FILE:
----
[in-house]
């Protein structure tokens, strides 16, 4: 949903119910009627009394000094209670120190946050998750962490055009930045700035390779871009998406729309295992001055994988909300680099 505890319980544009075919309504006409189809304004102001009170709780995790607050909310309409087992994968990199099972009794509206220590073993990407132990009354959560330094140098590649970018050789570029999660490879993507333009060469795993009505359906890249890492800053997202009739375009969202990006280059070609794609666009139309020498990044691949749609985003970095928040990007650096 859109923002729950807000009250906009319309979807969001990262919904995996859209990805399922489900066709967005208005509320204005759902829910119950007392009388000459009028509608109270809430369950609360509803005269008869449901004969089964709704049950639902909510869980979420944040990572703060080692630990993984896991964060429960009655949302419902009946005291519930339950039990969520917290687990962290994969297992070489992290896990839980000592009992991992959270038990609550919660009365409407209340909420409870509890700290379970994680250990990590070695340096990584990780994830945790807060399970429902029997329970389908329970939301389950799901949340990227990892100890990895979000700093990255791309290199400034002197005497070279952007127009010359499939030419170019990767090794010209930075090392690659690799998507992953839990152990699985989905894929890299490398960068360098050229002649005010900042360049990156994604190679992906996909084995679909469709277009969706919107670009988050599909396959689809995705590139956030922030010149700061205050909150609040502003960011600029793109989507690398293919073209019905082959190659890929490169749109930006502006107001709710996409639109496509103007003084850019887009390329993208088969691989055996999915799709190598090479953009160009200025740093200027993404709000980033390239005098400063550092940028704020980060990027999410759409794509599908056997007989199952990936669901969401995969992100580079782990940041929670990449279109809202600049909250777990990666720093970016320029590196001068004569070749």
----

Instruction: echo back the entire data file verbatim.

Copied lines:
[in-house]
């Protein structure tokens, strides 16, 4: 949903119910009627009394000094209670120190946050998750962490055009930045700035390779871009998406729309295992001055994988909300680099 505890319980544009075919309504006409189809304004102001009170709780995790607050909310309409087992994968990199099972009794509206220590073993990407132990009354959560330094140098590649970018050789570029999660490879993507333009060469795993009505359906890249890492800053997202009739375009969202990006280059070609794609666009139309020498990044691949749609985003970095928040990007650096 859109923002729950807000009250906009319309979807969001990262919904995996859209990805399922489900066709967005208005509320204005759902829910119950007392009388000459009028509608109270809430369950609360509803005269008869449901004969089964709704049950639902909510869980979420944040990572703060080692630990993984896991964060429960009655949302419902009946005291519930339950039990969520917290687990962290994969297992070489992290896990839980000592009992991992959270038990609550919660009365409407209340909420409870509890700290379970994680250990990590070695340096990584990780994830945790807060399970429902029997329970389908329970939301389950799901949340990227990892100890990895979000700093990255791309290199400034002197005497070279952007127009010359499939030419170019990767090794010209930075090392690659690799998507992953839990152990699985989905894929890299490398960068360098050229002649005010900042360049990156994604190679992906996909084995679909469709277009969706919107670009988050599909396959689809995705590139956030922030010149700061205050909150609040502003960011600029793109989507690398293919073209019905082959190659890929490169749109930006502006107001709710996409639109496509103007003084850019887009390329993208088969691989055996999915799709190598090479953009160009200025740093200027993404709000980033390239005098400063550092940028704020980060990027999410759409794509599908056997007989199952990936669901969401995969992100580079782990940041929670990449279109809202600049909250777990990666720093970016320029590196001068004569070749």